Lone Wolf

So what makes them do it? What makes an ordinary, quiet, seemingly normal teenager fire an automatic at his school friends and teachers? What makes a man drive his car into innocent pedestrians on a sidewalk? What justification is there for these lone wolf attacks?

Wolves are pack animals, just as humans are by nature socialised beings. Lone wolves on the other hand, prefer their own company. They live and hunt on their own. They are outcasts by temperament, by circumstance and sometimes of their own volition.

Nearly always after another chilling attack, emerge the clues that led to it. A social misfit, a dysfunctional background, a lack of love, a propensity for violence, vulnerability to ideological brainwashing. Taken alone, each of these qualities may perhaps lead a person to a solitary existence, a criminal career or even a mental institution. Together, however, they become so much more dangerous.

Can we, as responsible citizens; parents, neighbours, co workers, pick up on any of these clues, and report them to the relevant authorities? Do we, as a society, have a duty towards these social outcasts? Is it possible in any way to intervene and diffuse a potentially fatal situation from developing?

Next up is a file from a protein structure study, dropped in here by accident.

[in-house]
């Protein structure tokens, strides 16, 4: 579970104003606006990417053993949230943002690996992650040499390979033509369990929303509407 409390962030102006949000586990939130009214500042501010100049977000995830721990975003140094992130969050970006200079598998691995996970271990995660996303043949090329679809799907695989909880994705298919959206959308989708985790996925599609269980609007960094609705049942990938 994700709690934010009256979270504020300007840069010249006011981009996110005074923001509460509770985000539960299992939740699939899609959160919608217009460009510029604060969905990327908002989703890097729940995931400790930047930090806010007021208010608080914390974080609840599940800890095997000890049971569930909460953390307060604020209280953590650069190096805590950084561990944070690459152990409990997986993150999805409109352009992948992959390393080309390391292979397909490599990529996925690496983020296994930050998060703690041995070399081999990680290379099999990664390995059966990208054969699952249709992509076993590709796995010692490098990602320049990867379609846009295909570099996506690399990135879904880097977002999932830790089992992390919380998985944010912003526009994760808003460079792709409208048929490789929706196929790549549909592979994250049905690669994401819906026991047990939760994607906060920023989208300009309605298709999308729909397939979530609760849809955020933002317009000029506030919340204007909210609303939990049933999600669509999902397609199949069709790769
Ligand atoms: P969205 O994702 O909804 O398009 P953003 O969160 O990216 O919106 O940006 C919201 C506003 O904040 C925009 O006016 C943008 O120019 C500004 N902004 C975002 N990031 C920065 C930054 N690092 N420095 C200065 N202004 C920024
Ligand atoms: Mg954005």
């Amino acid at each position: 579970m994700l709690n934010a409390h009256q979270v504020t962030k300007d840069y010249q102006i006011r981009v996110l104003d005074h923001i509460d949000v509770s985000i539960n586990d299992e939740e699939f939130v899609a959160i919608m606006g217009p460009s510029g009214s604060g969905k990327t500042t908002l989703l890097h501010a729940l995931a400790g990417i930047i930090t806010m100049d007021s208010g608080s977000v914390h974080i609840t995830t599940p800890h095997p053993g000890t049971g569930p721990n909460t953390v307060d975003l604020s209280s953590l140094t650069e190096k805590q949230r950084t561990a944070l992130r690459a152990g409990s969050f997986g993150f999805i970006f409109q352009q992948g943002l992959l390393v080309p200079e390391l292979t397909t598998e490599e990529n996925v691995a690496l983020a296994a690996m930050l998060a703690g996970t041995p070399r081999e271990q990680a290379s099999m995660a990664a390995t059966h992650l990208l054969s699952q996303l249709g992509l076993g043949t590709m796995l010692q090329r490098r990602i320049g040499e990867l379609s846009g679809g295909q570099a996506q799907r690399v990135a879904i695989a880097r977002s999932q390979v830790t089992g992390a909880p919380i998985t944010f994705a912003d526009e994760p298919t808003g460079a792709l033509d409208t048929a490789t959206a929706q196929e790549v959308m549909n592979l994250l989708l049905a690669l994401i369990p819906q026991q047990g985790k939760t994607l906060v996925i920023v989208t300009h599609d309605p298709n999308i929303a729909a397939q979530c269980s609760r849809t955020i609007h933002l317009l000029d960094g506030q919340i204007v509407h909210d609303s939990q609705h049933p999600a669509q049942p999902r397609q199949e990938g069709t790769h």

These are amongst the many questions that lie at the heart of the modern dilemma of home grown attackers. Are killers born or made? Are terrorists just victims of circumstance and conditioning?

Reflection and responsibility. Two things that might lead us to answers. Uncomfortable truths of the part we play in marginalising these peripheral pariahs, whose only moments of recognition and glory lie in death, terror and destruction.

Then, and only then, will we vanquish this multi headed Hydra.


Just a thought…

This is a short one with a simple query. Why are women, women’s own worst enemies?

I have seen the sort of networking that carries on between men. The old boys club exists the world over. Undoubtedly, men can be competitive, jealous and eager to get ahead at any cost too. But very rarely does one see the kind of pettiness that women can exhibit towards their own kind.

This strange one-upmanship from houses to spouses, from careers to children, from figures to four wheels, is a disturbing phenomena. Why can’t we, as women, be supportive and nurturing towards one another? Why do we have to put another down to feel good about oneself?

Isn’t life, the world, and the other sex hard enough on us, without us compounding the problem?